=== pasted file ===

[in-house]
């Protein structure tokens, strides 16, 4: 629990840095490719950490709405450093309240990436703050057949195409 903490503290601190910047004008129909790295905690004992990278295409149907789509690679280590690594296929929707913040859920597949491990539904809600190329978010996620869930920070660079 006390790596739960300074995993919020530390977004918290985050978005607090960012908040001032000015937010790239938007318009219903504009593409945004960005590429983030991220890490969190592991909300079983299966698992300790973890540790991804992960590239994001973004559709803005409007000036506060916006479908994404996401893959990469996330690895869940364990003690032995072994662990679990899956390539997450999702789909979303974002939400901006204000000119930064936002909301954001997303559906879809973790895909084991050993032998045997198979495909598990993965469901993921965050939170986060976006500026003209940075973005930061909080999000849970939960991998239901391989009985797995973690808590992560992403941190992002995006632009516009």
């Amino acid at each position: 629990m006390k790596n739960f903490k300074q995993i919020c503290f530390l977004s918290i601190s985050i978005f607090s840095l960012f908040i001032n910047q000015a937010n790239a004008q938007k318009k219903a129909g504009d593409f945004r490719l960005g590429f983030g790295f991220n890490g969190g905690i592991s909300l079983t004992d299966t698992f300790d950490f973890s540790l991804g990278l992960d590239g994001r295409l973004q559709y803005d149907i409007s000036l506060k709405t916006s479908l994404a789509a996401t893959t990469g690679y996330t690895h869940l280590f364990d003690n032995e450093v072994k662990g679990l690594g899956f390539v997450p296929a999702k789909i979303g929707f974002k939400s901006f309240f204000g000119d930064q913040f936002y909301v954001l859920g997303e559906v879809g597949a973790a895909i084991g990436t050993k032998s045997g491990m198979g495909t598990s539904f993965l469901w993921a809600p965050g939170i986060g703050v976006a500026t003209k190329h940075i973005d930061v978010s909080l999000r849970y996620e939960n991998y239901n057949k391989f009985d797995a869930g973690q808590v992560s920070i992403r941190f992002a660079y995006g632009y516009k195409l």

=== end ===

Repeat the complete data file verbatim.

[in-house]
């Protein structure tokens, strides 16, 4: 629990840095490719950490709405450093309240990436703050057949195409 903490503290601190910047004008129909790295905690004992990278295409149907789509690679280590690594296929929707913040859920597949491990539904809600190329978010996620869930920070660079 006390790596739960300074995993919020530390977004918290985050978005607090960012908040001032000015937010790239938007318009219903504009593409945004960005590429983030991220890490969190592991909300079983299966698992300790973890540790991804992960590239994001973004559709803005409007000036506060916006479908994404996401893959990469996330690895869940364990003690032995072994662990679990899956390539997450999702789909979303974002939400901006204000000119930064936002909301954001997303559906879809973790895909084991050993032998045997198979495909598990993965469901993921965050939170986060976006500026003209940075973005930061909080999000849970939960991998239901391989009985797995973690808590992560992403941190992002995006632009516009």
């Amino acid at each position: 629990m006390k790596n739960f903490k300074q995993i919020c503290f530390l977004s918290i601190s985050i978005f607090s840095l960012f908040i001032n910047q000015a937010n790239a004008q938007k318009k219903a129909g504009d593409f945004r490719l960005g590429f983030g790295f991220n890490g969190g905690i592991s909300l079983t004992d299966t698992f300790d950490f973890s540790l991804g990278l992960d590239g994001r295409l973004q559709y803005d149907i409007s000036l506060k709405t916006s479908l994404a789509a996401t893959t990469g690679y996330t690895h869940l280590f364990d003690n032995e450093v072994k662990g679990l690594g899956f390539v997450p296929a999702k789909i979303g929707f974002k939400s901006f309240f204000g000119d930064q913040f936002y909301v954001l859920g997303e559906v879809g597949a973790a895909i084991g990436t050993k032998s045997g491990m198979g495909t598990s539904f993965l469901w993921a809600p965050g939170i986060g703050v976006a500026t003209k190329h940075i973005d930061v978010s909080l999000r849970y996620e939960n991998y239901n057949k391989f009985d797995a869930g973690q808590v992560s920070i992403r941190f992002a660079y995006g632009y516009k195409l």